In a case which raised novel issues relating to employment and security of tenure in the academic world, a university lecturer who was dismissed after failing to report a sexual relationship with a student had his hopes of winning compensation boosted by the Employment Appeal Tribunal (EAT).
The university had launched an investigation after receiving a tip-off that there had been a sexual encounter between the married lecturer and the female student. He said that she had openly pursued him but admitted that he had succumbed to her advances once. He was sacked following a hearing before a disciplinary panel and his unfair dismissal claim was later rejected by an Employment Tribunal (ET).
The university, an independent corporation that was created by royal charter in 1926 and which enjoyed charitable status, was governed by its own statutes. One of those stated that, before a member of academic staff could be dismissed, it was necessary to prove ‘conduct of an immoral, scandalous or disgraceful nature incompatible with the duties of the office or employment’.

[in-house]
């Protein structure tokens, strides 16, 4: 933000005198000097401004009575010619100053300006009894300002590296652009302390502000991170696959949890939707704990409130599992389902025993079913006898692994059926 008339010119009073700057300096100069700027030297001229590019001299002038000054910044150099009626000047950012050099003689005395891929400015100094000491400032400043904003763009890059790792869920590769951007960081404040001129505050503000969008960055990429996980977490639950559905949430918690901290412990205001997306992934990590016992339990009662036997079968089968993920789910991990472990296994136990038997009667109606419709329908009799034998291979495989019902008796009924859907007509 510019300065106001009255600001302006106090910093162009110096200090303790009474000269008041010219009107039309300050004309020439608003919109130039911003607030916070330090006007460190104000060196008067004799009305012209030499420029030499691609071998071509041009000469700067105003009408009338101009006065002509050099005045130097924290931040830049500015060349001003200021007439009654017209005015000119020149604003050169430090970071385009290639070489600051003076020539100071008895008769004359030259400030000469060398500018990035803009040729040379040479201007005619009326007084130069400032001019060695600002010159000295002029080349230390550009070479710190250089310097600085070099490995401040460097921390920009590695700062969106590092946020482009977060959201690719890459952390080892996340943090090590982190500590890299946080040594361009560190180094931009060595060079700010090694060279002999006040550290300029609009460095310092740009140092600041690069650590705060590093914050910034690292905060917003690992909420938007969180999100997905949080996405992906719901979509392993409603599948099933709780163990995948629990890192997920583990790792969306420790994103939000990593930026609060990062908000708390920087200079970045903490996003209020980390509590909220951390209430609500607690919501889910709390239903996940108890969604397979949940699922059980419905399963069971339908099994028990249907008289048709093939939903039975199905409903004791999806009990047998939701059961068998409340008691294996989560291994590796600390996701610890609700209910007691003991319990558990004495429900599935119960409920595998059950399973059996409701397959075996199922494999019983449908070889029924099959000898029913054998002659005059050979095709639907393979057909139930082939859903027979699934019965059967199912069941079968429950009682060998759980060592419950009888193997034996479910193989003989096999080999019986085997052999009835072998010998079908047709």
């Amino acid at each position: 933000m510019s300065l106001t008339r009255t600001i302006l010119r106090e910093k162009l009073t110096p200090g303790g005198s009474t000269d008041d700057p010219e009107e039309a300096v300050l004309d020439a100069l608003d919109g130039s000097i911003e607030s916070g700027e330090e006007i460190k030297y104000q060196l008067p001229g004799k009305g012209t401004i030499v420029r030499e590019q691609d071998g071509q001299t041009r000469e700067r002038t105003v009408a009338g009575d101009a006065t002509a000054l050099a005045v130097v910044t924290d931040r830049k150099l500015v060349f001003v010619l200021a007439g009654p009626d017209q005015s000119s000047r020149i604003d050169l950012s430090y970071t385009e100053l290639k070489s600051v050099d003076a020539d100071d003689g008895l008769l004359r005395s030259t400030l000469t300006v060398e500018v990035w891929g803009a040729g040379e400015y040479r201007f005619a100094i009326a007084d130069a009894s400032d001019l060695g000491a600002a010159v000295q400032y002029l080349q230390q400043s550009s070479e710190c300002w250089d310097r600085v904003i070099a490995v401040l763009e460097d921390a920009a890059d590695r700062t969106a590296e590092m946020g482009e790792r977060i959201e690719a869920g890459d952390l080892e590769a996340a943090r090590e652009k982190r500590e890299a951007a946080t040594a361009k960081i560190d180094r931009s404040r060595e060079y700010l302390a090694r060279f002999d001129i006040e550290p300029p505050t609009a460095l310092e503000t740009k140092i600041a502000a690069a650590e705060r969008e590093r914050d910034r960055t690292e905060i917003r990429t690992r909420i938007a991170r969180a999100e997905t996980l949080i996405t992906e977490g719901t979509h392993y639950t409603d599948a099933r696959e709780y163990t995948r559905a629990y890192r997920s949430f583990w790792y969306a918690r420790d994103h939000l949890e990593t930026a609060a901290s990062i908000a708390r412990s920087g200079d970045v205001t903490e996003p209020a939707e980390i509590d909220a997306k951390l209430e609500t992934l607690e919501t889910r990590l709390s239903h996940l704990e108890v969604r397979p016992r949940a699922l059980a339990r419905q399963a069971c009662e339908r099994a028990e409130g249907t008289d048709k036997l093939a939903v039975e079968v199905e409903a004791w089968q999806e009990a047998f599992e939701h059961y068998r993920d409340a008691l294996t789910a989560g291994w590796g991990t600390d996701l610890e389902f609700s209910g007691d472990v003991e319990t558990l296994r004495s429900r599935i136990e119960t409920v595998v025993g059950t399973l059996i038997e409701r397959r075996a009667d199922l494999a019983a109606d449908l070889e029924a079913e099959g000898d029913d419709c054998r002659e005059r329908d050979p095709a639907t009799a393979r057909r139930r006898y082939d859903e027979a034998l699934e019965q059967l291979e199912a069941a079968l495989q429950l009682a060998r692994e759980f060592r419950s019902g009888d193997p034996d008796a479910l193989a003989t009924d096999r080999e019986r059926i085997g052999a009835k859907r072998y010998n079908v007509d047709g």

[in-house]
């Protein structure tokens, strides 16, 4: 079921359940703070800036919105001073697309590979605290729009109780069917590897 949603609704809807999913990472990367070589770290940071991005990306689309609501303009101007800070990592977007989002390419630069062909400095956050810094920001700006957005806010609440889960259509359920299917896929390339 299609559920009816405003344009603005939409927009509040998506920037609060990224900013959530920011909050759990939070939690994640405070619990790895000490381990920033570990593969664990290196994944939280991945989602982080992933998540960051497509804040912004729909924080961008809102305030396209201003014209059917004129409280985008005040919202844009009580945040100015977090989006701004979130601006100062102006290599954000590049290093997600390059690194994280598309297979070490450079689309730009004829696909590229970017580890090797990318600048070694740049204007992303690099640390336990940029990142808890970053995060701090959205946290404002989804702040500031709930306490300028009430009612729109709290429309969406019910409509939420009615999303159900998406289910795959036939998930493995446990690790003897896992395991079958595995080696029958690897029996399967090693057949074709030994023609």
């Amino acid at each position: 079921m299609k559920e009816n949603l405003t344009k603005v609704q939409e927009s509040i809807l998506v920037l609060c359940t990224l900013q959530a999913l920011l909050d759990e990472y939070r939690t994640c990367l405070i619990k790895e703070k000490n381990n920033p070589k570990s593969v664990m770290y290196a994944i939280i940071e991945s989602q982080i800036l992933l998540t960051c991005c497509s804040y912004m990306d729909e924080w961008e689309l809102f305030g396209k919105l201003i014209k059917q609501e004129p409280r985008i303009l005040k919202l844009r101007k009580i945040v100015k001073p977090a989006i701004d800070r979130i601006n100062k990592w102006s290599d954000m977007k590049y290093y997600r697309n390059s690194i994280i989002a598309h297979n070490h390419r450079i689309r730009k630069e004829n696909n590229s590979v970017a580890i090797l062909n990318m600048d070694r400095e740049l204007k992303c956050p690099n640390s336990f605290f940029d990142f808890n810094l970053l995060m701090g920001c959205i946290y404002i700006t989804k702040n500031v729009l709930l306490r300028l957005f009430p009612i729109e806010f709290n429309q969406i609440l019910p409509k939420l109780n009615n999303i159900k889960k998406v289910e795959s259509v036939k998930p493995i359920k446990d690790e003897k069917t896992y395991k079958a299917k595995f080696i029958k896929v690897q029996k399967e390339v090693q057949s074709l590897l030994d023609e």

In upholding the lecturer’s appeal, the EAT found that the ET had erred in law in equating the wording of the statute with the modern concept of gross misconduct. Certain opinions that were favourable to the lecturer had also been excised from the investigation report before it was placed before the panel and the ET had failed adequately to investigate that matter. The case was sent back for reconsideration by a freshly constituted ET.